Iqaluit business community rallies to survive COVID-19 lockdown

‘We’re in a precarious position here,’ says Baffin Regional Chamber of Commerce president

Robynn Pavia, president of the Iqaluit Chamber of Commerce, presents at a small business week event held in October 2019, before mask requirements were in place. Now, due the current lockdown in the city, she is worried about the future of Iqaluit businesses, including her own one-person business services and training company, which she says is “decimated” by the lockdown. (Photo courtesy of Robynn Pavia)

By Jane George

The chambers of commerce for Iqaluit and the Baffin region have teamed up to provide their members information about COVID-19 and act as the point of contact for business matters regarding COVID-19 and the Government of Nunavut.

Their united front is intended to offer a lifeline to many of the 400 businesses in the capital city, big and small.

Businesses are facing tough times under the current outbreak and lockdown in Iqaluit, said Robynn Pavia, the president of the Iqaluit Chamber of Commerce. Many businesses face going broke because they have been obliged to shut down or don’t qualify for assistance programs.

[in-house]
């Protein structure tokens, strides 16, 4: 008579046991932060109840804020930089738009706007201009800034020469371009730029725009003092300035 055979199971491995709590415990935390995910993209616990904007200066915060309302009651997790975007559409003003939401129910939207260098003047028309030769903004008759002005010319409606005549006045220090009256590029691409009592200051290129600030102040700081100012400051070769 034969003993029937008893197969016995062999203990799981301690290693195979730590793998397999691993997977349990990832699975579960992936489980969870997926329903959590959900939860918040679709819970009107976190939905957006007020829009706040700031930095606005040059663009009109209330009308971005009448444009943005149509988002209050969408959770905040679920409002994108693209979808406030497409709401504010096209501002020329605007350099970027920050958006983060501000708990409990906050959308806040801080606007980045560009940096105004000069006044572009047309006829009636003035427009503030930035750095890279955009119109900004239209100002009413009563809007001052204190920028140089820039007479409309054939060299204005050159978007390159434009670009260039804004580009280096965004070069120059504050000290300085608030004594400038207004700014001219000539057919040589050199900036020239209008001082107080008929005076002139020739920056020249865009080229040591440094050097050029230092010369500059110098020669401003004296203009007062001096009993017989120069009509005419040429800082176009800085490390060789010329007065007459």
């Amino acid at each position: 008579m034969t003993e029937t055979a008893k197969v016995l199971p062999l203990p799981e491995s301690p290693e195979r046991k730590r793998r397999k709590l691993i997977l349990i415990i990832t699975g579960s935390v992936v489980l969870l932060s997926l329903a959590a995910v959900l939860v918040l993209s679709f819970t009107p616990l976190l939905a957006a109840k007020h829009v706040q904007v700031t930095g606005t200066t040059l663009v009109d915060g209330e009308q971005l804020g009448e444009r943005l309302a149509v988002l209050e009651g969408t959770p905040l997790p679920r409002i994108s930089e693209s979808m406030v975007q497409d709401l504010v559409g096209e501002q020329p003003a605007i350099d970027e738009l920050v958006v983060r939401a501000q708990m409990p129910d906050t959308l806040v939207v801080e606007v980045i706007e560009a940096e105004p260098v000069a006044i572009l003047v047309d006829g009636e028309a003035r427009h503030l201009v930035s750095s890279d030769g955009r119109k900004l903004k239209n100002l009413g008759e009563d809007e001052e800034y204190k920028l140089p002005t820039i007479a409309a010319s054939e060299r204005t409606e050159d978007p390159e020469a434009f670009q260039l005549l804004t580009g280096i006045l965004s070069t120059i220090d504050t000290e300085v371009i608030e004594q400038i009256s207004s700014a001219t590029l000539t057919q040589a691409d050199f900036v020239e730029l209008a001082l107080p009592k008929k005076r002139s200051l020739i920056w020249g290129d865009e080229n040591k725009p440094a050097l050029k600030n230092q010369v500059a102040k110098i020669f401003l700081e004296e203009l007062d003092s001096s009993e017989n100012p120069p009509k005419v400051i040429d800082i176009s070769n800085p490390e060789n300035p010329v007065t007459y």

To help their members, the chambers plan to hold weekly meetings with the GN to discuss any issues that need attention or provide answers to questions, she said.

To that end, the chambers are urging businesses to send their concerns straight to them.

Pavia is a business owner herself. She owns two businesses, a training and business services company called Ikajuqtuq and Ledgers, which offers accounting and bookkeeping.

She said Ikajuqtuq has been “decimated” by the current health restrictions on gatherings.

Training has moved online, she said, even though many in Nunavut lack the equipment and connectivity to make that work.

Pavia said she offers personal training, which can’t take place, but she doesn’t qualify for any of the financial support for small businesses to help with through COVID-19.